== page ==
The latest data reported to the federal judge monitoring one of the most controversial of President Donald Trump’s immigration policies shows that 245 children have been removed from their families since the court ordered the government to halt routine separations under last spring’s “zero tolerance” border enforcement policy. Some of the new separations are being undertaken with no clear documentation to help track the children’s whereabouts.

The recent separations have occurred largely because parents have been flagged for fraud, a communicable disease or past criminal history — in some cases relatively minor violations that ordinarily would not lead to the loss of parental custody.

In Congress last week, Democrats grilled Kirstjen Nielsen, the Homeland Security secretary, over the separation policy, citing research that has found that separations from parents can inflict long-term psychological harm on children.

Customs and Border Protection officials say the separations are legal under the parameters set by the court and are intended to protect children, who they say may be threatened by human trafficking or by adults pretending to be a parent to capitalize on the advantage that gives them under U.S. immigration laws.

But opposition to the new separations has been growing from outside and inside the federal government. At the Health and Human Services Department’s Office of Refugee Resettlement, which oversees the care of separated children until they can be reunited with their families, some officials have tried to resist receiving children referred to the agency by the Border Patrol.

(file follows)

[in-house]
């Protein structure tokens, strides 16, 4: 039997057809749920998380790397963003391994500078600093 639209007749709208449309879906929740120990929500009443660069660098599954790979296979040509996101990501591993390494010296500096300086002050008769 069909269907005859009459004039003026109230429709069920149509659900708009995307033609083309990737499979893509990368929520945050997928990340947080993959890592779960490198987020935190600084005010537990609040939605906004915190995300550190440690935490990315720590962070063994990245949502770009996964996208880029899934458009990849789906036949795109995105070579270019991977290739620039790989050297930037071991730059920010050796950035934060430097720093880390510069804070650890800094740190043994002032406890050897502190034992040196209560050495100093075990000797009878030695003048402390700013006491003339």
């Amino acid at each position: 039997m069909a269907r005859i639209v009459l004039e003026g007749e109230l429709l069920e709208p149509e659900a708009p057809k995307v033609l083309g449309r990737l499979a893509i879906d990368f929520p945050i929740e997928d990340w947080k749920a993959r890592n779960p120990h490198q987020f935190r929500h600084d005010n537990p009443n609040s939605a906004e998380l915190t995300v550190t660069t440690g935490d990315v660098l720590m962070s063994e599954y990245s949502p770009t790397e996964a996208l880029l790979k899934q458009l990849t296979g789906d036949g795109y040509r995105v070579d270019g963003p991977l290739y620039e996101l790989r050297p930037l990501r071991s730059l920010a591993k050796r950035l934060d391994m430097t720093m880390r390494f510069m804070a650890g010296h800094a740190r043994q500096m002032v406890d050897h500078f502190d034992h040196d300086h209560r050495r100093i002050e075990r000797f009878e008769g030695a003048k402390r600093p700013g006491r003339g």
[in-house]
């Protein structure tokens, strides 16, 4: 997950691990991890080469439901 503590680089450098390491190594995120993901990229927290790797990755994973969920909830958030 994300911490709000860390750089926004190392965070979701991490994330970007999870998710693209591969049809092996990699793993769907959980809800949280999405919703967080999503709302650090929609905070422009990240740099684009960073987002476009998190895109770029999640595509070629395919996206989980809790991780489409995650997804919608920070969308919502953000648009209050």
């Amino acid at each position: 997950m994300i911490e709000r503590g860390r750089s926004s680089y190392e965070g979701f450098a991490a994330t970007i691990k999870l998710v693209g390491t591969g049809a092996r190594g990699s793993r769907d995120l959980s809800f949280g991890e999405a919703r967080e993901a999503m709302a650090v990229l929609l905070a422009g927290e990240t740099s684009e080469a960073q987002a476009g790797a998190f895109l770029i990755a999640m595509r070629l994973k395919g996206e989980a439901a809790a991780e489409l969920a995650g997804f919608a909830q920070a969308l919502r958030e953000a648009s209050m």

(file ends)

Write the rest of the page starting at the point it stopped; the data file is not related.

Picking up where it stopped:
According to an official who spoke on the condition of anonymity, staff members have in some cases raised questions with Border Patrol agents about separations with what appear to be little or no justification. In some of those cases, border agents have refused to provide additional information, the official said, or if additional documents were provided, they were sometimes redacted to the point of illegibility.

The failure to keep accurate records suggests that more children could have been separated than the 245 accounted for by Feb. 20 in official records.

This article originally appeared in The New York Times.